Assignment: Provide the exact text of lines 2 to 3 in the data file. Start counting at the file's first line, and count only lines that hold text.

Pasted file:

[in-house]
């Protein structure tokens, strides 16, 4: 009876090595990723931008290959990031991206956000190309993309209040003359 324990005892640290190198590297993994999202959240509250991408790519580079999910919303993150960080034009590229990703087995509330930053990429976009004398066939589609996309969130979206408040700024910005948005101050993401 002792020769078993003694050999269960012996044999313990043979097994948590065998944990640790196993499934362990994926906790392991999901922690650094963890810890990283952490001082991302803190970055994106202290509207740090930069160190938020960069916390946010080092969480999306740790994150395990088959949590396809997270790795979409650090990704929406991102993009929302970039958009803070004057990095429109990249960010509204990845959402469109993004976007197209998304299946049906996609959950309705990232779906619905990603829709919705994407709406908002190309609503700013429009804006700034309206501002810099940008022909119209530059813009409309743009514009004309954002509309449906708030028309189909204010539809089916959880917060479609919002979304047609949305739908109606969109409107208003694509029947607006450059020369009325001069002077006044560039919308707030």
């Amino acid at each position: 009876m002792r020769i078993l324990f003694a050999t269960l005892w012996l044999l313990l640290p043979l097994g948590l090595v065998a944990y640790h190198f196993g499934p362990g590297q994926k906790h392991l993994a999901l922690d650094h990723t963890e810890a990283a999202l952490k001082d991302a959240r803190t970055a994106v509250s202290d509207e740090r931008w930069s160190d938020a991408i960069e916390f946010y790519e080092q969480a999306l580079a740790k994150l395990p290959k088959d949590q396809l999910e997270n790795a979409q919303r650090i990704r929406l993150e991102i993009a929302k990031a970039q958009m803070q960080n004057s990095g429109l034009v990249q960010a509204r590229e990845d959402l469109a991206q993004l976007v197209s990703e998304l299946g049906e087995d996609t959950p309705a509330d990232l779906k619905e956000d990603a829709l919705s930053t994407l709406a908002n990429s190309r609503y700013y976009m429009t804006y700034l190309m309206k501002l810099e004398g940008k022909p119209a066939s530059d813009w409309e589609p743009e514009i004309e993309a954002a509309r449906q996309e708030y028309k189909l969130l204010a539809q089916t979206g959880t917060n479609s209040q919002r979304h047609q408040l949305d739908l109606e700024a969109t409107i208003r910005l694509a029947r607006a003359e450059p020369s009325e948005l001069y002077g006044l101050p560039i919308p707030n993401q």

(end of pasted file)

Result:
């Protein structure tokens, strides 16, 4: 009876090595990723931008290959990031991206956000190309993309209040003359 324990005892640290190198590297993994999202959240509250991408790519580079999910919303993150960080034009590229990703087995509330930053990429976009004398066939589609996309969130979206408040700024910005948005101050993401 002792020769078993003694050999269960012996044999313990043979097994948590065998944990640790196993499934362990994926906790392991999901922690650094963890810890990283952490001082991302803190970055994106202290509207740090930069160190938020960069916390946010080092969480999306740790994150395990088959949590396809997270790795979409650090990704929406991102993009929302970039958009803070004057990095429109990249960010509204990845959402469109993004976007197209998304299946049906996609959950309705990232779906619905990603829709919705994407709406908002190309609503700013429009804006700034309206501002810099940008022909119209530059813009409309743009514009004309954002509309449906708030028309189909204010539809089916959880917060479609919002979304047609949305739908109606969109409107208003694509029947607006450059020369009325001069002077006044560039919308707030």
């Amino acid at each position: 009876m002792r020769i078993l324990f003694a050999t269960l005892w012996l044999l313990l640290p043979l097994g948590l090595v065998a944990y640790h190198f196993g499934p362990g590297q994926k906790h392991l993994a999901l922690d650094h990723t963890e810890a990283a999202l952490k001082d991302a959240r803190t970055a994106v509250s202290d509207e740090r931008w930069s160190d938020a991408i960069e916390f946010y790519e080092q969480a999306l580079a740790k994150l395990p290959k088959d949590q396809l999910e997270n790795a979409q919303r650090i990704r929406l993150e991102i993009a929302k990031a970039q958009m803070q960080n004057s990095g429109l034009v990249q960010a509204r590229e990845d959402l469109a991206q993004l976007v197209s990703e998304l299946g049906e087995d996609t959950p309705a509330d990232l779906k619905e956000d990603a829709l919705s930053t994407l709406a908002n990429s190309r609503y700013y976009m429009t804006y700034l190309m309206k501002l810099e004398g940008k022909p119209a066939s530059d813009w409309e589609p743009e514009i004309e993309a954002a509309r449906q996309e708030y028309k189909l969130l204010a539809q089916t979206g959880t917060n479609s209040q919002r979304h047609q408040l949305d739908l109606e700024a969109t409107i208003r910005l694509a029947r607006a003359e450059p020369s009325e948005l001069y002077g006044l101050p560039i919308p707030n993401q």